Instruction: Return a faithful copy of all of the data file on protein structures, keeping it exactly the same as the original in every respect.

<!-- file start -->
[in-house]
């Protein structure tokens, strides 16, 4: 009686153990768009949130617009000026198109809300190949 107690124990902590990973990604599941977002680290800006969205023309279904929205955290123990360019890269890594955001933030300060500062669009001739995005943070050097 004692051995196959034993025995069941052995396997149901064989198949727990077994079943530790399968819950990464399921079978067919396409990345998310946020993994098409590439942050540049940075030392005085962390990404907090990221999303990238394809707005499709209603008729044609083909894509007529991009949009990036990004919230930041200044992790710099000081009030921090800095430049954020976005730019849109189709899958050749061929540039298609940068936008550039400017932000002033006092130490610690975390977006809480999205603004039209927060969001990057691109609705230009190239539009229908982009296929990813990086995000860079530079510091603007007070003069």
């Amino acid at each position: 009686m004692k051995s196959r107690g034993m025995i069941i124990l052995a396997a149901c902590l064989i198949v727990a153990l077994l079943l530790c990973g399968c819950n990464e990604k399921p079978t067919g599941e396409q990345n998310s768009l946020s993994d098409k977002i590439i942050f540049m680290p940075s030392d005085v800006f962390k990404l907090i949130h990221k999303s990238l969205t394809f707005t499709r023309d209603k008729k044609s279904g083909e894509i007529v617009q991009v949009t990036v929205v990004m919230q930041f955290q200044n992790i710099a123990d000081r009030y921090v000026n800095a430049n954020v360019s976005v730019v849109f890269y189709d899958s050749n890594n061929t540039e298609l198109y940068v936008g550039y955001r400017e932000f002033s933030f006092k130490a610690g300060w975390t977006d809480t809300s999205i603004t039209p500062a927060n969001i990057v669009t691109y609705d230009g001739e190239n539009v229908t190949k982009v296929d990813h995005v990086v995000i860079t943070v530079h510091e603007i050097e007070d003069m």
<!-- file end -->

[in-house]
């Protein structure tokens, strides 16, 4: 009686153990768009949130617009000026198109809300190949 107690124990902590990973990604599941977002680290800006969205023309279904929205955290123990360019890269890594955001933030300060500062669009001739995005943070050097 004692051995196959034993025995069941052995396997149901064989198949727990077994079943530790399968819950990464399921079978067919396409990345998310946020993994098409590439942050540049940075030392005085962390990404907090990221999303990238394809707005499709209603008729044609083909894509007529991009949009990036990004919230930041200044992790710099000081009030921090800095430049954020976005730019849109189709899958050749061929540039298609940068936008550039400017932000002033006092130490610690975390977006809480999205603004039209927060969001990057691109609705230009190239539009229908982009296929990813990086995000860079530079510091603007007070003069």
């Amino acid at each position: 009686m004692k051995s196959r107690g034993m025995i069941i124990l052995a396997a149901c902590l064989i198949v727990a153990l077994l079943l530790c990973g399968c819950n990464e990604k399921p079978t067919g599941e396409q990345n998310s768009l946020s993994d098409k977002i590439i942050f540049m680290p940075s030392d005085v800006f962390k990404l907090i949130h990221k999303s990238l969205t394809f707005t499709r023309d209603k008729k044609s279904g083909e894509i007529v617009q991009v949009t990036v929205v990004m919230q930041f955290q200044n992790i710099a123990d000081r009030y921090v000026n800095a430049n954020v360019s976005v730019v849109f890269y189709d899958s050749n890594n061929t540039e298609l198109y940068v936008g550039y955001r400017e932000f002033s933030f006092k130490a610690g300060w975390t977006d809480t809300s999205i603004t039209p500062a927060n969001i990057v669009t691109y609705d230009g001739e190239n539009v229908t190949k982009v296929d990813h995005v990086v995000i860079t943070v530079h510091e603007i050097e007070d003069m």